March 2009 issue
Includes papers presented at the Fifth International Workshop on X-ray Damage to Biological Crystalline Samples
Villigen, Switzerland, 3-5 March 2008
The current understanding of radiation damage in protein crystals is reviewed.
Accurate measurement of photon flux from an X-ray source is a parameter required to calculate the dose absorbed by a sample. The development of a model for determining the photon flux incident on pin diodes, and experiments to test this model, are described for incident energies between 4 and 18 keV used in macromolecular crystallography.
The dose absorbed by a macromolecular crystal can be calculated using the program RADDOSE. A new version of this program, in which the probability of X-ray fluorescent escape following photoelectric absorption is included, is presented here with some examples of its application.
A portable and readily aligned online microspectrophotometer that can be easily installed on macromolecular crystallography beamlines is described. It allows measurement of the spectral characteristics of macromolecular crystals prior, during, and after the X-ray diffraction experiment.
Complementary techniques greatly aid the interpretation of macromolecule structures to yield functional information, and can also help to track radiation-induced changes. A new on-axis spectrometer being integrated into the macromolecular crystallography beamlines of the Swiss Light Source is presented.
Radiation-induced structural changes which can be explained by hydrogen abstraction were observed in a high-resolution X-ray diffraction study on cyclosporine A.
UV–Vis microspectrophotometry is used to test the efficacy of selected scavengers in reducing the undesirable photoreduction of the iron and copper centres in myoglobin and azurin, respectively, and X-ray crystallography to assess their capacity of mitigating global and specific radiation damage effects.
Two effective scavengers for room-temperature macromolecular crystallography are identified: ascorbate and 1,4-benzoquinone. Addition of these scavengers changes the usually observed diffraction intensity decay with dose from first order to zeroth order, leading to postulates on radiation damage mechanisms.
A `mini-beam' apparatus has been developed that conditions the size of an X-ray beam to 5 µm. The design of the apparatus and the characterization of the focal size and flux are presented.
A RATIO method for analysis of intensity changes in time-resolved pump–probe Laue diffraction experiments is described.
A two-dimensional photon-counting detector based on a micro-pixel gas chamber has demonstrated a dynamic range of >105 and a counting rate of up to 5 MHz.
A µ-XAS (µ-XANES and µ-EXAFS) set-up based on a polycapillary half-lens has been successfully tested at a bending-magnet station equipped with a non-fixed-exit monochromator.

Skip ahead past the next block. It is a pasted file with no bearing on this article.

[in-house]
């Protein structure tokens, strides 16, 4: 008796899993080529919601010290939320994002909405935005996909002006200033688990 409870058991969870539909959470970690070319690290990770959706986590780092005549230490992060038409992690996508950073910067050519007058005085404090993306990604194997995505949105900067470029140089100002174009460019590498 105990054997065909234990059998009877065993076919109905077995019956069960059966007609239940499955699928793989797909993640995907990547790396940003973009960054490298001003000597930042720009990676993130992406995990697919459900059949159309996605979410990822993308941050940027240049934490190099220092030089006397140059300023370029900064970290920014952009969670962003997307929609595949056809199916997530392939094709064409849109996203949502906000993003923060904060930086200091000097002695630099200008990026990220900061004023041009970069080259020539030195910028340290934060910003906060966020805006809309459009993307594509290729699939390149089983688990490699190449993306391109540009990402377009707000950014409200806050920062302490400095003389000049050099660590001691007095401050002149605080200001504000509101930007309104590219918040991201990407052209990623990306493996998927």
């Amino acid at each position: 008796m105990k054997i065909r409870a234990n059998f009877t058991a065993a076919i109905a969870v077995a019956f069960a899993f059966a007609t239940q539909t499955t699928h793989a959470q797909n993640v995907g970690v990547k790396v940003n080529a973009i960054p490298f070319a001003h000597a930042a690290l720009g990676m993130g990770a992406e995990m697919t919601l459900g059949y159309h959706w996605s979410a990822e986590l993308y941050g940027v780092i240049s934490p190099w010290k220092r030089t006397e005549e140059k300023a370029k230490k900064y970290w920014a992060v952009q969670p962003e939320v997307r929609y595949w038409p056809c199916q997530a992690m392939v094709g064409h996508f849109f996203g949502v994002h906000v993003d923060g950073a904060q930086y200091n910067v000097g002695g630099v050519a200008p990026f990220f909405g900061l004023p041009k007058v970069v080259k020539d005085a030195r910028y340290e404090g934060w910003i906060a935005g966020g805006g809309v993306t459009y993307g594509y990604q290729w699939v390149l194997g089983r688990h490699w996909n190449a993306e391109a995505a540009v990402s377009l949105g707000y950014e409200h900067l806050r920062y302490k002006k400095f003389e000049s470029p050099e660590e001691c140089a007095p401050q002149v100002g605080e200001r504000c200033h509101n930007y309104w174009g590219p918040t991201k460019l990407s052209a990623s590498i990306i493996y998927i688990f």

An overview of phosphorus L2,3-edge XANES spectra of pure reference compounds and geological phosphorus minerals, all measured under consistent experimental conditions, is given. In addition, the effect of radiation damage is shown for three compounds and measures are proposed to reduce it.
Valence electrons excitations of (NH4)2SO4 crystals have been studied by the spectral ellipsometry method using synchrotron radiation in the photon energy range E < 9.5 eV. Large anomalies of the temperature dependences of dielectric permittivity and intensity of reflected radiation have been found in the temperature range close to the phase transition point between para- and ferroelectric phases.
The instrumentation of the materials science X-ray beamline BL8 at the DELTA storage ring is presented together with its specific features. The first user experiments are also briefly described.
A new one-dimensional curved image-plate detector for rapid high-resolution powder X-ray diffraction investigations using synchrotron radiation is presented.
A bent-crystal spectrometer has been developed and experiments have been carried out in order to demonstrate the interests of a high-resolution detection system on a classical X-ray absorption beamline.
The results of X-ray absorption fine-structure experiments which were performed to test the applicability of a monolithic seven-cell silicon drift detector module developed at the Hamburger Synchrotron Strahlungslabor (DESY) for this type of measurement are described.
The performance of the far-infrared beamline of the 6 MeV MIRRORCLE-type tabletop synchrotron light source dedicated to far-infrared spectroscopy is presented.
Shear-induced rearrangement of colloidal aggregates was successfully imaged over time by X-ray microscopy, using a home-developed shear cell inserted into the focus plane. That experimental stimulation devices can be designed to meet the accuracy of X-ray microscopy extends the scope of its applications to dynamical processes.
This papers describes the study of a medieval prayer nut using synchrotron-based X-ray computed tomography, which revealed the fabrication method of the object.